Governments in the western world are constantly complaining about the lack of innovation in their respective countries. Their solution inevitably is to provide financial incentives to encourage corporate executives to invest in R&D and new product development. While these incentives might be helpful, they fail to address the major issues concerning the failure of companies to innovate.
A company might have all the funds necessary to innovate but chances are that their employees lack both a process and skills that are essential to innovation. As companies grow, they face huge challenges in bringing employees together to collaborate to generate new products, processes, methods and procedures. When employees finally meet to create something new and different, they typically engage in brainstorming sessions that lack depth and structure. These sessions also tend to be rushed – most attendees don’t have sufficient time that is necessary to properly innovate. To make matters worse, employees tend to generate solutions without considering if they’re in agreement over the nature of the real problems that the team faces. And, even if the team generates a great solution, they typically fail miserably at the implementation stage.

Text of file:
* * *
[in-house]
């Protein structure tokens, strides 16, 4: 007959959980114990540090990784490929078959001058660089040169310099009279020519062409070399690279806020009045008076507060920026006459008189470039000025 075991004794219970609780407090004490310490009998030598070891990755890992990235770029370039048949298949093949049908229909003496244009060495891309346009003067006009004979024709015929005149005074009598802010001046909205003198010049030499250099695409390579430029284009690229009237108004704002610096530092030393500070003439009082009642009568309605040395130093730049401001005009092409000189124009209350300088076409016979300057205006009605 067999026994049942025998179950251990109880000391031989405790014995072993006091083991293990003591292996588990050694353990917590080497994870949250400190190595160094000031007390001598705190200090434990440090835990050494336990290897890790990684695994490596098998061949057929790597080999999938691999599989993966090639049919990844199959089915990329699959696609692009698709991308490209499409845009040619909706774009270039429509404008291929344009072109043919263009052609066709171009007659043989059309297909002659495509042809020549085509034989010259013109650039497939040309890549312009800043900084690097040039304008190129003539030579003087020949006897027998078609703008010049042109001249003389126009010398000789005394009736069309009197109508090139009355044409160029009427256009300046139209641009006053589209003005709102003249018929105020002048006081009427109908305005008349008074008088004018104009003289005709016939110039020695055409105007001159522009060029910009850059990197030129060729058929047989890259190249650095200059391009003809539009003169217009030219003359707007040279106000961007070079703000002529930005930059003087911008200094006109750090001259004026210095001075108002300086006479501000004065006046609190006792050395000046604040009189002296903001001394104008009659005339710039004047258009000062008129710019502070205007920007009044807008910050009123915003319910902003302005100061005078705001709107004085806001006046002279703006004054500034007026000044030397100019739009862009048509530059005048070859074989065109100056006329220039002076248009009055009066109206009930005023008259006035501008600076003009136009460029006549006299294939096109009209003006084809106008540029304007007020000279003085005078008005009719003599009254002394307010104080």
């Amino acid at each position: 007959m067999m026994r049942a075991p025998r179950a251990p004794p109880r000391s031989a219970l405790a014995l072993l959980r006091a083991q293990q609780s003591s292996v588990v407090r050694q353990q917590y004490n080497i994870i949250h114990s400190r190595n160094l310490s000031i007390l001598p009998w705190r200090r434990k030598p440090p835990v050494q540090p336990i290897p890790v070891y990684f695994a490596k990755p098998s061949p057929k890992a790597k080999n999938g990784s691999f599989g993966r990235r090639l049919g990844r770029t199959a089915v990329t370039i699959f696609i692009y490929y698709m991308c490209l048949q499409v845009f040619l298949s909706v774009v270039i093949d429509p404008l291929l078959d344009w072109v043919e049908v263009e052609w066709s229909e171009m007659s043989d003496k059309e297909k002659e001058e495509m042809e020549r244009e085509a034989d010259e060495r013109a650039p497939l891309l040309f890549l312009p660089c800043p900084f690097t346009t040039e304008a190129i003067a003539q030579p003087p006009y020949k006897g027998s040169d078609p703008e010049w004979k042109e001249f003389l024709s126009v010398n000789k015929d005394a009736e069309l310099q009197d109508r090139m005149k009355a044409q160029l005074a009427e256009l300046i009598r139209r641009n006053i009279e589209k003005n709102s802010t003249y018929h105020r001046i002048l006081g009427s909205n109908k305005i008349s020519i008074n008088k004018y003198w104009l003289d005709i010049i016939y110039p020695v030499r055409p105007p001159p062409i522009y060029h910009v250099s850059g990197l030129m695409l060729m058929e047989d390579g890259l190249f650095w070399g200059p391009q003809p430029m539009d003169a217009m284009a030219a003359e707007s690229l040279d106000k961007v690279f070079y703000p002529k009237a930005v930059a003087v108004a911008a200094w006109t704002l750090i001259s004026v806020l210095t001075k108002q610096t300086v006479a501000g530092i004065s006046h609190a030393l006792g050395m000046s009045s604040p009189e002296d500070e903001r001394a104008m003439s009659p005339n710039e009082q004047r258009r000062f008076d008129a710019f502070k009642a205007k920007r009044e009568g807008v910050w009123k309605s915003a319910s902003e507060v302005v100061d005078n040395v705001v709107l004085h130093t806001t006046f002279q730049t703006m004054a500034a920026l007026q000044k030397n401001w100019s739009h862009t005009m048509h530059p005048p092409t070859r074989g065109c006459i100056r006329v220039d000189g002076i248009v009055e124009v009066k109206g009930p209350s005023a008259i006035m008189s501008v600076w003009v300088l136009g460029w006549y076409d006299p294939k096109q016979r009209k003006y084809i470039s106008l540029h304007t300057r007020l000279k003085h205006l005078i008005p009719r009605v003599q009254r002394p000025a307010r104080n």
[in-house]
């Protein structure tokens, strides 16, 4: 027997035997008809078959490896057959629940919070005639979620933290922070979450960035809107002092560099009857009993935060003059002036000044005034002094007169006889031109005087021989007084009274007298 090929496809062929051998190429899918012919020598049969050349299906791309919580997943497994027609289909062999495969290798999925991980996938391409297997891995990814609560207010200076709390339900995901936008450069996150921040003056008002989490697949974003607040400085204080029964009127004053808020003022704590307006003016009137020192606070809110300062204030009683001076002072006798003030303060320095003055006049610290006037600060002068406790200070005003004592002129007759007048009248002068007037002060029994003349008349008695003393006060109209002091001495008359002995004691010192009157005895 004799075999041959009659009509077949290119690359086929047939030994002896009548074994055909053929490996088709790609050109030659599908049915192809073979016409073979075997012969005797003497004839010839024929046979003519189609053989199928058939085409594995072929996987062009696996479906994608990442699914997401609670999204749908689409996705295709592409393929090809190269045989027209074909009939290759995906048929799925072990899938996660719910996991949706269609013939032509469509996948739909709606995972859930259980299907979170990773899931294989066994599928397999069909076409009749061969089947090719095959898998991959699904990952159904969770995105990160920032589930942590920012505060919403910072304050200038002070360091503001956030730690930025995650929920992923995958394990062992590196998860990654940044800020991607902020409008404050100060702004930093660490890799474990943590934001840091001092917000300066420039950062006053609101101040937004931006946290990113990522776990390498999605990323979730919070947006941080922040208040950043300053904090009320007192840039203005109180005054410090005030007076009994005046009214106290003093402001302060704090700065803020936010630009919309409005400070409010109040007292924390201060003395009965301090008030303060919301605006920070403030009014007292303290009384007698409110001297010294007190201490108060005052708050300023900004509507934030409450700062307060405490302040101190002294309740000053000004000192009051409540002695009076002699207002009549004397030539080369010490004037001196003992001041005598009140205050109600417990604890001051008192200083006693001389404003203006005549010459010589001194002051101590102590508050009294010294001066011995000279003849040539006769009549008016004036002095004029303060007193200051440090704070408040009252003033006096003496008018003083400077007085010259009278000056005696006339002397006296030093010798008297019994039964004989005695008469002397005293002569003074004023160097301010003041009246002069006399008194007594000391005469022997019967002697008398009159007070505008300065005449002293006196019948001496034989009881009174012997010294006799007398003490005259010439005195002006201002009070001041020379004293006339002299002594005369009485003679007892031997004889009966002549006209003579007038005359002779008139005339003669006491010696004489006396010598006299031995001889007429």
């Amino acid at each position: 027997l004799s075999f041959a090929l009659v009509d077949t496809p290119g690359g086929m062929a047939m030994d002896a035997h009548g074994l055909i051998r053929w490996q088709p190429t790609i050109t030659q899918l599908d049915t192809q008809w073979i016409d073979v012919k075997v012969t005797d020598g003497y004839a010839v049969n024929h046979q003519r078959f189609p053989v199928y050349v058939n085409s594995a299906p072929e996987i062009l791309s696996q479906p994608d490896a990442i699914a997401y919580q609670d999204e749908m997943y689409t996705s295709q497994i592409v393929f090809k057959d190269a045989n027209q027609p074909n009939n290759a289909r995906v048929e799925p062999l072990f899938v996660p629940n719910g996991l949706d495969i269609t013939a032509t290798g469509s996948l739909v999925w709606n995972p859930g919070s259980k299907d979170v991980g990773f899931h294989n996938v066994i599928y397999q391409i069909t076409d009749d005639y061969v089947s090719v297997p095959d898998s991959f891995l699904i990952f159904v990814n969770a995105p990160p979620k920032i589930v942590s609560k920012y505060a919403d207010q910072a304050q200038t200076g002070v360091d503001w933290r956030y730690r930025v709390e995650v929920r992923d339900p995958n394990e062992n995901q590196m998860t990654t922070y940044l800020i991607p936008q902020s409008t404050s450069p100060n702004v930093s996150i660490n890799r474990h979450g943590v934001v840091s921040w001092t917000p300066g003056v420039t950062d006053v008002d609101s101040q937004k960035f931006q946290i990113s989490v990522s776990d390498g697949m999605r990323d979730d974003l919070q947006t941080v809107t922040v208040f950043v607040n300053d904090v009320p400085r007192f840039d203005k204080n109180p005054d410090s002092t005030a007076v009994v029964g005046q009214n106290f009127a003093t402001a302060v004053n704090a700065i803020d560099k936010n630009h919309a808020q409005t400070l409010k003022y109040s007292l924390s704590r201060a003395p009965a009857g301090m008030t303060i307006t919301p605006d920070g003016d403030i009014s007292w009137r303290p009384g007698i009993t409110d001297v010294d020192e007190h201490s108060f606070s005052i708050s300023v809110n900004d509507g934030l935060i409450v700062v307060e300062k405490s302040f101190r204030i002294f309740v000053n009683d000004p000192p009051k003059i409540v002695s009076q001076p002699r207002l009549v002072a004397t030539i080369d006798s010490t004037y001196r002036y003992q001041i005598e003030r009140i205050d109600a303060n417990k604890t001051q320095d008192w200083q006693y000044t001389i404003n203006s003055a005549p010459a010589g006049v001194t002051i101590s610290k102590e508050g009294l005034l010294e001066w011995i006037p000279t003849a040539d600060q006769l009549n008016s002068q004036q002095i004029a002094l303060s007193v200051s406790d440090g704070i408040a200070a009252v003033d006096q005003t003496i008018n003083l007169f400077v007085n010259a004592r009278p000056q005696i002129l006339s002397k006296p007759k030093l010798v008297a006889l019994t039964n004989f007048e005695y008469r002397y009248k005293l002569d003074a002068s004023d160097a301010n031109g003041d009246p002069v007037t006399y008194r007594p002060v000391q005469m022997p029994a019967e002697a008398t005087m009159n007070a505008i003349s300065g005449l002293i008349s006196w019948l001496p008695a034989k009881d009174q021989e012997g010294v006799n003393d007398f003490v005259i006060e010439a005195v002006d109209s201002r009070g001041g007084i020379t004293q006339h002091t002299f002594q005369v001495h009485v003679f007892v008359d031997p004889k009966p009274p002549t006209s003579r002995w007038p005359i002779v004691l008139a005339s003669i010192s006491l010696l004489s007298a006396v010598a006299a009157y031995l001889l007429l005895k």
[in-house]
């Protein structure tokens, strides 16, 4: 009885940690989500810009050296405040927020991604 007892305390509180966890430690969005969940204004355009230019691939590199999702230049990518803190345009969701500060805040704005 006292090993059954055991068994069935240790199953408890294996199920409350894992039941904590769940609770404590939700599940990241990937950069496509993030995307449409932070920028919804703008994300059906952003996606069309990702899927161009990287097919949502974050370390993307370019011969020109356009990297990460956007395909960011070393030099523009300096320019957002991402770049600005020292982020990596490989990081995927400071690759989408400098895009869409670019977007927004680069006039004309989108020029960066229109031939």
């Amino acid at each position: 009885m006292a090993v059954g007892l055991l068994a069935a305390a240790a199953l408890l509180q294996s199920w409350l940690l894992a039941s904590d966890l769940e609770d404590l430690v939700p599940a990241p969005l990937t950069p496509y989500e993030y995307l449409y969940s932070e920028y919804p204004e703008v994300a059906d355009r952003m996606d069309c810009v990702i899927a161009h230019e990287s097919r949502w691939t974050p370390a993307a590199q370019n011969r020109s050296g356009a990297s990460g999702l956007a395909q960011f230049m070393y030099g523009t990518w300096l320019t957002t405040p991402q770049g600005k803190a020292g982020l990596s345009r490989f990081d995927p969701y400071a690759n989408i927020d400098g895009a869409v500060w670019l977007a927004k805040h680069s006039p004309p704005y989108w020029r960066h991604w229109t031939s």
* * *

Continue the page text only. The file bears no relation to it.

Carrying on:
The innovation process requires that employees have the necessary skills that are essential to the innovation process. Creativity sessions are frequently characterized by team members who shoot others’ ideas down – which kills the creativity process. Individuals tend to have attitudinal (“We worry about expressing doubt or ignorance, being too inquisitive, or asking ‘Why?'”), behavioral (“We fear appearing foolish, making mistakes and looking bad”) and/or thinking ( “We are inflexible and rely too much on our biased view of the world”) blocks to creative thinking. Killer phrases such as “Not in the budget”, “The boss won’t go for it”, “A good idea, but…” and “We tried that two years ago and it didn’t work” tend to stop the creativity process in its tracks.
The Simplexity Thinking Process presents teams with a proven and powerful process and essential skill development that overcome the above issues and significantly enhance the odds that teams and entire organizations will innovate. Governments be aware – focusing only on financial incentives without encouraging companies to invest in innovation process and skills is a losing proposition.
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